Women are paid less,
but aren’t less valuable.
We blame sexism.There's one aspect that hasn't caught much of the headlines, however, and that's the link between how competitive a marketplace a business is in, and the extent of gender discrimination it goes in for. In sum, the link is strong, and it means that if an industry is more down the monopoly end, women get treated even worse than usual.
As the paper reminds us (page 27),
Starting with [Nobel Prize winning economist Gary] Becker (1957), the argument has been made that taste discrimination [i.e. discrimination in the negative sense we use in everyday English] cannot persist in a perfectly competitive product market because firms that discriminate will lose money compared to those that do not and will be driven out of the market. This has led a number of papers to focus on the relationship between product market competition and discrimination.The corollary to that however is that if markets aren't competitive, there aren't the same pressures on employers to make most efficient use of their staff, and can afford to pander to whatever prejudices they've got without taking much of a hit to the bottom line.
Does this happen in real life? When I was a financial journalist in Tokyo, one American banker told me that he had the pick of the Japanese labour market, because Japanese banks strongly preferred to hire men for the important jobs, leaving him a clear run at the best women graduates. Conversely I remember a Japanese banker proudly showing off his state of the art foreign exchange dealing room, and telling me that "Yes, we've got 23 people here - 17 dealers, and six women".
In New Zealand, Motu devised a measure of how competitive each industry is (if you're of the wonkish tendency, I'm about to add a technical footnote - here it is * - and the rest of us can now carry on). While they were at it, they also devised measures of how much skilled labour each industry uses, and how tight the labour market was for each industry at any point in time, which they needed to try to sort out different explanations for the gender wage gaps.
And with that out of the way, here's what they found (page 31):
There are a number of key findings. First, industry-years with a one standard deviation more skilled workforce have a gender wage-productivity gap that is 19.2 percentage points higher if they have the mean level of product market competition and difficulty hiring. Second, this gap is doubled if the industry-year is one standard deviation less competitive, or is eliminated if the industry-year is one standard deviation more competitive than average. Third, this additional effect of lower levels of competition is eliminated if the industry-year has a one standard deviation higher difficulty in hiring. Overall, we find that the gender wage-productivity gap is larger in industry-years with higher skilled workers, lower levels of product market competition, and more competitive hiring markets ['competitive' in this sentence means lots of people looking for jobs].Let's unpack this a bit. Firms with an unusually high level of skilled workforce pay men a stonking 19.2% more than women for the same productivity contribution to the business. That's on the basis that the firm is in an industry that is about average for the level of competition going on in the sector, and also when the labour market in that sector at the time is nothing unusual. That's a whole story in itself.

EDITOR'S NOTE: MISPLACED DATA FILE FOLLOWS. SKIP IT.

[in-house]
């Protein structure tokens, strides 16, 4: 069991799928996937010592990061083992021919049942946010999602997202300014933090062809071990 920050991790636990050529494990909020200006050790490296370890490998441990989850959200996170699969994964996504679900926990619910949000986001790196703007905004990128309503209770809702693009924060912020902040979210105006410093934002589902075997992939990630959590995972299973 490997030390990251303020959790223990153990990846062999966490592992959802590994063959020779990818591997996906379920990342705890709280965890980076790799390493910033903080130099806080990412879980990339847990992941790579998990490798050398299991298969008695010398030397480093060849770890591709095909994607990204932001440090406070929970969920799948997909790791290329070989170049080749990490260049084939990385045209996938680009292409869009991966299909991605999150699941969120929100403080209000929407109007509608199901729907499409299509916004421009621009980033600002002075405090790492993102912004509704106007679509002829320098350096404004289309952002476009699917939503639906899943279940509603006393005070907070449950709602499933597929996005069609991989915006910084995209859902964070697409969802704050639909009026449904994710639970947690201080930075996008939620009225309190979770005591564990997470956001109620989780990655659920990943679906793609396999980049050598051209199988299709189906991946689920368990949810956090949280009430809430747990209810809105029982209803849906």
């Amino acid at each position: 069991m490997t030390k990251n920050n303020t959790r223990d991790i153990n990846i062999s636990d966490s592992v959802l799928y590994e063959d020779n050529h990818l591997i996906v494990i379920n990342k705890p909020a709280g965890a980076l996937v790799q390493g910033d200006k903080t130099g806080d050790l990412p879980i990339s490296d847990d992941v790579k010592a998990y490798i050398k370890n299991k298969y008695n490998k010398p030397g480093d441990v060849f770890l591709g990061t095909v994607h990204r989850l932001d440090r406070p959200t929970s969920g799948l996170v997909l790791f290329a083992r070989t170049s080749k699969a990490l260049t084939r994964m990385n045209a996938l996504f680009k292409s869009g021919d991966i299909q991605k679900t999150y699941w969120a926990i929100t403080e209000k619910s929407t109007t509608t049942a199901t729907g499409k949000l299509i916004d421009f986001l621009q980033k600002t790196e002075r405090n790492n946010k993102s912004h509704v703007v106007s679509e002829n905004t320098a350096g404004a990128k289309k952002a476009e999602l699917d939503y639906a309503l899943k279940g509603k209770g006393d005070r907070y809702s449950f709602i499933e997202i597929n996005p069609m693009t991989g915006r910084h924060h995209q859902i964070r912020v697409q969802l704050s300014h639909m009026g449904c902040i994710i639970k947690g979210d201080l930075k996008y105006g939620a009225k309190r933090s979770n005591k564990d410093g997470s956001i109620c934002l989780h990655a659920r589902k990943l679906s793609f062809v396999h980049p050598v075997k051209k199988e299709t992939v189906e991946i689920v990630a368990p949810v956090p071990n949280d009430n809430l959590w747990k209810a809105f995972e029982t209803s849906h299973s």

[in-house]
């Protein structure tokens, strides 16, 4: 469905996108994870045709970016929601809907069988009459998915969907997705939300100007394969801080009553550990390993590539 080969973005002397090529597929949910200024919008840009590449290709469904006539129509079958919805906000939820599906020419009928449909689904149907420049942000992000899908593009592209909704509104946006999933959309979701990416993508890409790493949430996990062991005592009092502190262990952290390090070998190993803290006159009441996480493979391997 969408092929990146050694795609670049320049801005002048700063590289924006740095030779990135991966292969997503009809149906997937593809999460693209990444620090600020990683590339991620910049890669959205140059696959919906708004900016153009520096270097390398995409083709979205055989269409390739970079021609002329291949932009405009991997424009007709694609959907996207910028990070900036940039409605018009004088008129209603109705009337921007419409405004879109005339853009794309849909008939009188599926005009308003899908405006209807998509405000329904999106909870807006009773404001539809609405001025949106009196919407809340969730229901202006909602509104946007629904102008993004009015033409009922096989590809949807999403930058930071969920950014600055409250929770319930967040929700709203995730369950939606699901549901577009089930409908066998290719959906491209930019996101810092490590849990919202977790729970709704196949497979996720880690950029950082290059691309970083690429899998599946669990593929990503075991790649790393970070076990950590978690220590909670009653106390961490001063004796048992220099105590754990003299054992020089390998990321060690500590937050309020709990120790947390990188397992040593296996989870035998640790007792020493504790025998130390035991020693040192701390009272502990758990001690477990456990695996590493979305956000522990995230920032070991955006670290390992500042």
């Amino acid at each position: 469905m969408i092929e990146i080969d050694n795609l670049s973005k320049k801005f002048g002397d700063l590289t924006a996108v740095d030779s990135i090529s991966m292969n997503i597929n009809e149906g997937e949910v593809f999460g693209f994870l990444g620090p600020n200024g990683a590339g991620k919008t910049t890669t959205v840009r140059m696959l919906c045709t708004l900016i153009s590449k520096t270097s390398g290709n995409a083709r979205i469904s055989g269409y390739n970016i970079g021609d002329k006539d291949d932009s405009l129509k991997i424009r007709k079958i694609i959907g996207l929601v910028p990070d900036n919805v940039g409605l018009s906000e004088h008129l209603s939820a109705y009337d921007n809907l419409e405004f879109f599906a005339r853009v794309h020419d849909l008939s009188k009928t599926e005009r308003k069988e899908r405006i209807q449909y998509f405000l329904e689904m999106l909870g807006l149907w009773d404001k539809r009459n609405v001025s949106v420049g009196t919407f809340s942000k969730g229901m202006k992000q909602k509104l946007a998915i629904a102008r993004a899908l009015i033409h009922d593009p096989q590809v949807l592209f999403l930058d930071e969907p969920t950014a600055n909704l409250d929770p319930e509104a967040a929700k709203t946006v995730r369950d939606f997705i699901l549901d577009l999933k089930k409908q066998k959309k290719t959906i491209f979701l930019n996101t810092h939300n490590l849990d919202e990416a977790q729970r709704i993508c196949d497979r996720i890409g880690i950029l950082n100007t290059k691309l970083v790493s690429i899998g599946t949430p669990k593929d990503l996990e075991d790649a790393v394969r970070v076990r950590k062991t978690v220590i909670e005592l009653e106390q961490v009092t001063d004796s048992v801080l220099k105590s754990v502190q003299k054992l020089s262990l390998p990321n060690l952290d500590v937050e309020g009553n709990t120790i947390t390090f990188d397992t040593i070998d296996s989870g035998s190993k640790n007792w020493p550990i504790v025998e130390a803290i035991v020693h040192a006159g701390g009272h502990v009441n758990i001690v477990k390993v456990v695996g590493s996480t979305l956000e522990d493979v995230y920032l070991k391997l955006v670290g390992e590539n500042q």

But look again at that second finding. That already large pay difference is doubled - doubled! - if there's lots less competition among businesses in the sector. However the large difference goes away completely - to be consistent, completely! - if there's lots more business competition. It also goes away completely if a tight labour market is holding employers' feet to the fire and forcing them to make gender-blind hiring decisions, which is what you'd expect. We routinely see employers, for example, hiring more people from minority groups when there's been a sustained business cycle and hirers can no longer pick and choose the way they might have done.
There are people who don't like competition - the hand-wringing types who don't like the Schumpeterian real world and who'd prefer collaboration or cooperation. Get real, folks: if women want fairer pay, one highly effective approach would be to use markets to work for them. Insist on gales of competition in every industry (and, incidentally, support initiatives like the Commerce Commission being allowed to look at the competitive state of play). That way, there'll be fewer guys with cozy jobs in dozy industries ripping you off - because you'll have the real choice of going to his competitor and getting what you're worth.
* The measure of competition comes from a principal components analysis (love it as a technique) run over four measures of competition from the Business Operations Survey (eg firms reporting no competition, or only one or two competitors), plus a capital/labour ratio. Personally I can't see the relevance of the capital/labour ratio to competition or (excess) profitability - airlines for example might well have a high capital/labour ratio because of the planes but I'm not sure that tells me a lot about whether the airline game is competitive or hyperprofitable - but in any event their measure of competition (the first component) has stronger links with the competition measures than with the capital/labour ratio, so that's all right.